SlowPlaceLikeHome - Interview & Cork Show
I had the pleasure a few weeks ago of seeing SlowPlaceLikeHome play live, when they appeared at the TDC space of Triskel Arts Centre in Cork as part of a kind of fringe to Cork Film Festival. They've only played a handful of times live but you'd think they'd been at it for years, such was the confidence and poise of the sound.
I also interviewed Keith Mannion (the main brains behind SPLH) in advance of that gig for WeAreNoise, to ask him about the upcoming debut album, Romola, his recording process and some other stuff. It was particularly interesting to hear his thoughts on how sounds take shape and suggest themselves into something enduring. Here's an excerpt.
After your three EP’s last year, Coastal hubs for chivalry, Post-hoc and There go the lights again, will the album consist of new material?
Totally new material. I think I have gone through a dozen different drafts of the new album at this stage and up until I pass it on for mastering, it’s quite possible I’ll keep scratching at it.
Over the course of those three EP’s, you covered a broad range of sound. Can you talk me through how the sound developed from your point of view?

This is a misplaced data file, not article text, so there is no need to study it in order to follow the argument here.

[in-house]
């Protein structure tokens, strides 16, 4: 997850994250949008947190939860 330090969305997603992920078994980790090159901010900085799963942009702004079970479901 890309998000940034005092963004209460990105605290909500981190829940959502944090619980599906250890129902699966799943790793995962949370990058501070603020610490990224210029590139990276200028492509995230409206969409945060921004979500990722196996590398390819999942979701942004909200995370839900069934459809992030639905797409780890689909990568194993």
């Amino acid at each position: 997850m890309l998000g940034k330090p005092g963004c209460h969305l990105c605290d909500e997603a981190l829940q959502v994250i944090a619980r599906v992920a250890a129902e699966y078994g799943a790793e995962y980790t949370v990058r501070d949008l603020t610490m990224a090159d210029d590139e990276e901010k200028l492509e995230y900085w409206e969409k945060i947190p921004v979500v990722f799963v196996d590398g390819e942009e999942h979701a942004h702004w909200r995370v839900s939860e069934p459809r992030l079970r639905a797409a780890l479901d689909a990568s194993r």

At the beginning of all this SPLH stuff, I just wanted to have some fun messing with noise I liked and trying to produce some modicum of interesting patterns. With some new methods for songwriting, it has slowly developed into something very new to me.
And can we expect a radical departure in terms of sound for the album?
Perhaps not radical but definitely different. For one thing, there are a lot more vocals employed throughout the songs. For good or for bad (I’ll let the listener be the judge), these new ventures required voice.
What are Coastal hubs for chivalry by the way?
I live in the forest. On my strolls, I had a Mexican stand-off with a badger a few times. Ask him!
Can you tell me about your recording set up? How do recordings generally take shape?
They don’t take shape, as much as they just appear, like finding an old penny. Some play in the head, as middle of the road rubbish and some like a Frank Zappa track played in reverse. It takes a bit of sorting.
If a tune could be performed on one of those dreadful current television feiseanna (you know the ones!), I bin it very quickly!
Basically, I make sounds from some pretty awful equipment and play with it like the proverbial cat and a ball of wool. My surroundings are very conducive to my noodling. Part of the charm.
As someone who makes instrumental music, do you think certain types of sounds are more conducive to creating tone or atmosphere?
I reckon the element of surprise usually wins over most of the time. I mish-mash different instruments, very badly, to see if they will cohabit a chorus or a bridge. Not that a song necessarily requires a certain structure but I’m either enlightened or disgusted with my efforts.
Of course if you set about making a piece of music in order to create a distinct mood, you at least best be brave. No point in trying to be a poor man’s Mike Oldfield, or a Boards of Canada bastardization.